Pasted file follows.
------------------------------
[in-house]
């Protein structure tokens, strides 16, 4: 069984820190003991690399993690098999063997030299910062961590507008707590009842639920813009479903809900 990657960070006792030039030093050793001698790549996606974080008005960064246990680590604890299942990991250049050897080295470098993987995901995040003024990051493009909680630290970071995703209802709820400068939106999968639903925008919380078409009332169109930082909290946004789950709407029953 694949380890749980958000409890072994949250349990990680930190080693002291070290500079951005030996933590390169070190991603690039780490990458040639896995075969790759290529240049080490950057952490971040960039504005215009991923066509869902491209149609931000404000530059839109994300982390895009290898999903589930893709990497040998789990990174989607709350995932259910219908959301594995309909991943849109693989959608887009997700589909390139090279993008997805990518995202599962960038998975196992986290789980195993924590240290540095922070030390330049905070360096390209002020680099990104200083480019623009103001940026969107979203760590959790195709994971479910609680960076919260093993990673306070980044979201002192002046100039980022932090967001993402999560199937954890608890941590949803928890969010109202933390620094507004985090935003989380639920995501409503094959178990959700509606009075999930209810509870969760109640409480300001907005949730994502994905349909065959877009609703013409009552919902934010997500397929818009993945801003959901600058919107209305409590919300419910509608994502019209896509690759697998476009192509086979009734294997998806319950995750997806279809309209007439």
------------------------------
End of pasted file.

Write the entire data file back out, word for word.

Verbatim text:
[in-house]
């Protein structure tokens, strides 16, 4: 069984820190003991690399993690098999063997030299910062961590507008707590009842639920813009479903809900 990657960070006792030039030093050793001698790549996606974080008005960064246990680590604890299942990991250049050897080295470098993987995901995040003024990051493009909680630290970071995703209802709820400068939106999968639903925008919380078409009332169109930082909290946004789950709407029953 694949380890749980958000409890072994949250349990990680930190080693002291070290500079951005030996933590390169070190991603690039780490990458040639896995075969790759290529240049080490950057952490971040960039504005215009991923066509869902491209149609931000404000530059839109994300982390895009290898999903589930893709990497040998789990990174989607709350995932259910219908959301594995309909991943849109693989959608887009997700589909390139090279993008997805990518995202599962960038998975196992986290789980195993924590240290540095922070030390330049905070360096390209002020680099990104200083480019623009103001940026969107979203760590959790195709994971479910609680960076919260093993990673306070980044979201002192002046100039980022932090967001993402999560199937954890608890941590949803928890969010109202933390620094507004985090935003989380639920995501409503094959178990959700509606009075999930209810509870969760109640409480300001907005949730994502994905349909065959877009609703013409009552919902934010997500397929818009993945801003959901600058919107209305409590919300419910509608994502019209896509690759697998476009192509086979009734294997998806319950995750997806279809309209007439």